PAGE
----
The third essential element of marital love is that it be given totally.  To understand what it means to give totally in marriage, it is good once again to review the purpose of marriage: The purpose of marriage is not merely for the sake of happiness, but for the procreation and education of children, and for the mutual perfection and sanctification of the spouses.  It is in this way that man and wife mirror the love of the Trinity, and the love of Christ for his bride, the Church.  Thus, the word “total” is as complete and conclusive as it sounds: it means that we are called to give our whole lives as a gift to our spouse.

Sounds hard, doesn’t it?

How can we be expected to hand over our lives completely to another?  It is entirely true that this is a difficult thing to do, because God created us free autonomous beings.  As such, we have the freedom to protect, serve, and cultivate our lives according to our own likes, pleasures, preferences, and choices.  We are called to work towards self-perfection and greatness in life, and to take care of ourselves in mind, body, and spirit.

However, while a healthy self-love is important, self-love alone is not ultimately what brings us fulfillment.  We learn from Christ that true fulfillment comes in living our relationships well.  Thus, in marriage, man and wife are called to adapt and conform themselves to the needs and desires of their spouse; for the good of their beloved.  Marriage is ordered towards a complete and total gift of the self, for without it, one could not truthfully say to another, “I am entirely yours.”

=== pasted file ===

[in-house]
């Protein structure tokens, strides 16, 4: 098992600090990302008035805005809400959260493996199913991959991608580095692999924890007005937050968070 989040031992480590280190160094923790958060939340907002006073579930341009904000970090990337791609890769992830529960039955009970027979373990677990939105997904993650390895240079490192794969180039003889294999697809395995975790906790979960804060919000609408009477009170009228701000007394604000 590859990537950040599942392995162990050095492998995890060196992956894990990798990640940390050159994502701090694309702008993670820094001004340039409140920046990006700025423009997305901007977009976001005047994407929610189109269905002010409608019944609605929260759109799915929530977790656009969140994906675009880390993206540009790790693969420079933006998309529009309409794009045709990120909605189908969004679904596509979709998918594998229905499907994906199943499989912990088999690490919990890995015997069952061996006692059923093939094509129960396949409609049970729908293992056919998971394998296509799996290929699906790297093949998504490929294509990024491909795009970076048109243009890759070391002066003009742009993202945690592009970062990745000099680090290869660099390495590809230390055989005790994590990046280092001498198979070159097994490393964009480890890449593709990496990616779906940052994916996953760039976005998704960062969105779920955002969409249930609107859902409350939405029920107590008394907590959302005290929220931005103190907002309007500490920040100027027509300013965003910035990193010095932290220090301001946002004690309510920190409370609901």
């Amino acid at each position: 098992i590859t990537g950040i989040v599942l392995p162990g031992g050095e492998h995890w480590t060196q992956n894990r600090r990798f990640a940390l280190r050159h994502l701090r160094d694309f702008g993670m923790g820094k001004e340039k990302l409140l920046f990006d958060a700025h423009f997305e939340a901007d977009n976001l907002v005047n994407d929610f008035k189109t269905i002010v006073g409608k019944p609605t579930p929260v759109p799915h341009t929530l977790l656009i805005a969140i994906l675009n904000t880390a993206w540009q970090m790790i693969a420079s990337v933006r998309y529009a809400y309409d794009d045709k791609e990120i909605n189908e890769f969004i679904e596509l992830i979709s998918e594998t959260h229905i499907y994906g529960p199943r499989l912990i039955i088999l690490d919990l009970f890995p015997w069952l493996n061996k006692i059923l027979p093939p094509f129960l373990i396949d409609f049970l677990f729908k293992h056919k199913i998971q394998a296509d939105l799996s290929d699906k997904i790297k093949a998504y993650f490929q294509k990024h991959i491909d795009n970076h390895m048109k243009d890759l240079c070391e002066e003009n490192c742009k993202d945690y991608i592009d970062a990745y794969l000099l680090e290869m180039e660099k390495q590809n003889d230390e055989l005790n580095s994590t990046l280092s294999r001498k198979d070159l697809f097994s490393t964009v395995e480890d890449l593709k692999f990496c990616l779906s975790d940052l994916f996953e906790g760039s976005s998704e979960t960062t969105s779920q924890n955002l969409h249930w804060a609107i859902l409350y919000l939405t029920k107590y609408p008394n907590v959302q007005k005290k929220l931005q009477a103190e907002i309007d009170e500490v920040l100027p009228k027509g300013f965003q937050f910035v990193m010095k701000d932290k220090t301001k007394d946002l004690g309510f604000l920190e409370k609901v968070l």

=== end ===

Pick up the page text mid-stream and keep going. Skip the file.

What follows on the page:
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If I am being completely honest, I must admit that what it means to give “totally” to my spouse is something I am still learning to do with each passing day.  Sometimes it comes easily and sometimes it takes a ton of work because my husband is his own person with a unique temperament, character, and personality—and I am my own person with a different set of characteristics and qualities that make me, me.  It can be extremely difficult at times to lay down my selfish needs and wants for the sake of my husband and to give my love to him unreservedly at all times, but I know that when I do and he does the same for me, our marriage and love is strengthened because of it.  While I have a lot of personal preferences, dreams, and goals, I have to ensure that I am not placing them above the needs of my spouse.  Loving authentically in marriage means that my husband comes first, that I always seek his good, that I am completely open with him (in mind, body, and soul) and that my dreams and desires are united with his.  If my own needs and preferences get in the way of our time together, impede me from meeting his needs, put barriers between our love, or cause strife in our union…I need to re-evaluate and reprioritize.  Also, if I feel that my husband is failing to consider my needs in preference for his own, I am called to openly communicate with him, share my frustrations, and be ready and willing to forgive and forget his shortcomings and failures.  Similarly, in all these ways he is called to do the same for me.

Loving totally does not mean that you won’t encounter difficult moments.  It is a tall order to give totally to another and to pour out love as God does (in complete gift to the beloved), but this is the kind of love marriage is ordered to give. It means always approaching your life together with the love you vowed to each other on your wedding day: a love that always seeks the good of the other, in good times, and in bad.

Just as it sounds, becoming a total gift to another requires much selflessness, but this is part of the purpose of marriage!  Sanctification (i.e. the means by which we become holy) comes only through humility and a whole lot of dying to self.  This does not mean we become something totally different than who we are, that we should allow ourselves to be abused, or that we have to give up all of our personal dreams and desires.  Rather, it means we are called to change the way we do things.  In marriage, it means examining life, not from the perspective of the “I”, but under the lens of the indissoluble “we.”

Thus, it is through a total mutual self-gift and daily dying to self that husband and wife help each other reach perfection in love.